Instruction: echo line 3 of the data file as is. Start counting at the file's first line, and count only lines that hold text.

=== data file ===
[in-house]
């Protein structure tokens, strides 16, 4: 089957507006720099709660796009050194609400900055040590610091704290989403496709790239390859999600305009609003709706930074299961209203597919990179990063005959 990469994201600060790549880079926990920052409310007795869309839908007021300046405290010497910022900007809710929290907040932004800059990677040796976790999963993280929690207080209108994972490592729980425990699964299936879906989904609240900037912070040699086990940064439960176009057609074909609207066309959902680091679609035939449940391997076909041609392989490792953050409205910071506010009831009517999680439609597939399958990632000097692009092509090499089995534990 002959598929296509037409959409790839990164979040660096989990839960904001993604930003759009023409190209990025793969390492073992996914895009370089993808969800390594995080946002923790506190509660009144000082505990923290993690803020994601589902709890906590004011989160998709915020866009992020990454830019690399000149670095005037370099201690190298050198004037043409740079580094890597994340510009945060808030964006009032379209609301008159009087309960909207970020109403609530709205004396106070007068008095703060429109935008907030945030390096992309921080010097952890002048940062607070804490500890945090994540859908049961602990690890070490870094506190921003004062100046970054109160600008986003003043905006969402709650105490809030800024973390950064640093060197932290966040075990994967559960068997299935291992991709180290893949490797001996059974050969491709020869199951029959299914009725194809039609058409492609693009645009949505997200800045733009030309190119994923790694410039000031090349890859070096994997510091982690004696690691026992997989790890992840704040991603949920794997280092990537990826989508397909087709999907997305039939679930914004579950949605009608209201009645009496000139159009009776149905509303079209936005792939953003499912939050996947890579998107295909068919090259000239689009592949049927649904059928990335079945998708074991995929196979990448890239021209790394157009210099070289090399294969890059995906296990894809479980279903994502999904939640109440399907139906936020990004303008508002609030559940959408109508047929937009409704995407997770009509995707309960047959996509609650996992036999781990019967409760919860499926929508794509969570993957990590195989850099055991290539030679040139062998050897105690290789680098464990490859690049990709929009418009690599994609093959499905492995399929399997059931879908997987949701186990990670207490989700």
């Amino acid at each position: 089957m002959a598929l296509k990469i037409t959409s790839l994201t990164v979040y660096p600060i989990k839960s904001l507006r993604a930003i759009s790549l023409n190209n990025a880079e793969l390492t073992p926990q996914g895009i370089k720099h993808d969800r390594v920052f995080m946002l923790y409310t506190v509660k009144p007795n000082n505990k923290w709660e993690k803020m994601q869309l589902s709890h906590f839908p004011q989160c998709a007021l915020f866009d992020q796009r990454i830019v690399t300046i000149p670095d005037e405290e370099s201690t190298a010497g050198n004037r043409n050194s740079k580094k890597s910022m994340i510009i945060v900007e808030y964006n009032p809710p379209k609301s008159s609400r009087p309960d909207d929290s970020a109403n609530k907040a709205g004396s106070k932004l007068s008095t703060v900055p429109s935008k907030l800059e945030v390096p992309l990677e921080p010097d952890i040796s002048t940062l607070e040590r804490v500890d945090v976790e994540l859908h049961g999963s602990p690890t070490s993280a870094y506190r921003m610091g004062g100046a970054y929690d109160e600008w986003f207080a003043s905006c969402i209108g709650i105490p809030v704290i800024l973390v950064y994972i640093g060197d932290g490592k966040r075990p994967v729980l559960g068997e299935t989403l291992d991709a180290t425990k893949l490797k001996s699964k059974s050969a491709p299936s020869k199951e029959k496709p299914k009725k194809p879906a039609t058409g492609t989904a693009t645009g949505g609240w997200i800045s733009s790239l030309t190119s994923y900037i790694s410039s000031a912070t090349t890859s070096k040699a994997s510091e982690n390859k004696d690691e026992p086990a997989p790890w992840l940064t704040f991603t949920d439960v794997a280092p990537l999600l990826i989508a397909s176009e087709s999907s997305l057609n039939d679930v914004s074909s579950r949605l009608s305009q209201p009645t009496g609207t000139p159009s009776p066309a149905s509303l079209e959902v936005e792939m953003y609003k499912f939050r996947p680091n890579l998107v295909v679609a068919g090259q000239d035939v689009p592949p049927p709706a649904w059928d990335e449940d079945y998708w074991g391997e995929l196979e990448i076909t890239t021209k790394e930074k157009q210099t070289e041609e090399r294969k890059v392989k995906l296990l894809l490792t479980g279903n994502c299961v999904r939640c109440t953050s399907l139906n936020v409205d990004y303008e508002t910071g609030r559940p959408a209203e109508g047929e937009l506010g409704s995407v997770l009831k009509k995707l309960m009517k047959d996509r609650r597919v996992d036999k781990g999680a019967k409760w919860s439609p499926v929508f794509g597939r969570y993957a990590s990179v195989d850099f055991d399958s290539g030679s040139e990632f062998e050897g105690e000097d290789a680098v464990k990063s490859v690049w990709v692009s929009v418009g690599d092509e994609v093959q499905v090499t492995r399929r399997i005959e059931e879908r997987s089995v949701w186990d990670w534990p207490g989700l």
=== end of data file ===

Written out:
């Amino acid at each position: 089957m002959a598929l296509k990469i037409t959409s790839l994201t990164v979040y660096p600060i989990k839960s904001l507006r993604a930003i759009s790549l023409n190209n990025a880079e793969l390492t073992p926990q996914g895009i370089k720099h993808d969800r390594v920052f995080m946002l923790y409310t506190v509660k009144p007795n000082n505990k923290w709660e993690k803020m994601q869309l589902s709890h906590f839908p004011q989160c998709a007021l915020f866009d992020q796009r990454i830019v690399t300046i000149p670095d005037e405290e370099s201690t190298a010497g050198n004037r043409n050194s740079k580094k890597s910022m994340i510009i945060v900007e808030y964006n009032p809710p379209k609301s008159s609400r009087p309960d909207d929290s970020a109403n609530k907040a709205g004396s106070k932004l007068s008095t703060v900055p429109s935008k907030l800059e945030v390096p992309l990677e921080p010097d952890i040796s002048t940062l607070e040590r804490v500890d945090v976790e994540l859908h049961g999963s602990p690890t070490s993280a870094y506190r921003m610091g004062g100046a970054y929690d109160e600008w986003f207080a003043s905006c969402i209108g709650i105490p809030v704290i800024l973390v950064y994972i640093g060197d932290g490592k966040r075990p994967v729980l559960g068997e299935t989403l291992d991709a180290t425990k893949l490797k001996s699964k059974s050969a491709p299936s020869k199951e029959k496709p299914k009725k194809p879906a039609t058409g492609t989904a693009t645009g949505g609240w997200i800045s733009s790239l030309t190119s994923y900037i790694s410039s000031a912070t090349t890859s070096k040699a994997s510091e982690n390859k004696d690691e026992p086990a997989p790890w992840l940064t704040f991603t949920d439960v794997a280092p990537l999600l990826i989508a397909s176009e087709s999907s997305l057609n039939d679930v914004s074909s579950r949605l009608s305009q209201p009645t009496g609207t000139p159009s009776p066309a149905s509303l079209e959902v936005e792939m953003y609003k499912f939050r996947p680091n890579l998107v295909v679609a068919g090259q000239d035939v689009p592949p049927p709706a649904w059928d990335e449940d079945y998708w074991g391997e995929l196979e990448i076909t890239t021209k790394e930074k157009q210099t070289e041609e090399r294969k890059v392989k995906l296990l894809l490792t479980g279903n994502c299961v999904r939640c109440t953050s399907l139906n936020v409205d990004y303008e508002t910071g609030r559940p959408a209203e109508g047929e937009l506010g409704s995407v997770l009831k009509k995707l309960m009517k047959d996509r609650r597919v996992d036999k781990g999680a019967k409760w919860s439609p499926v929508f794509g597939r969570y993957a990590s990179v195989d850099f055991d399958s290539g030679s040139e990632f062998e050897g105690e000097d290789a680098v464990k990063s490859v690049w990709v692009s929009v418009g690599d092509e994609v093959q499905v090499t492995r399929r399997i005959e059931e879908r997987s089995v949701w186990d990670w534990p207490g989700l």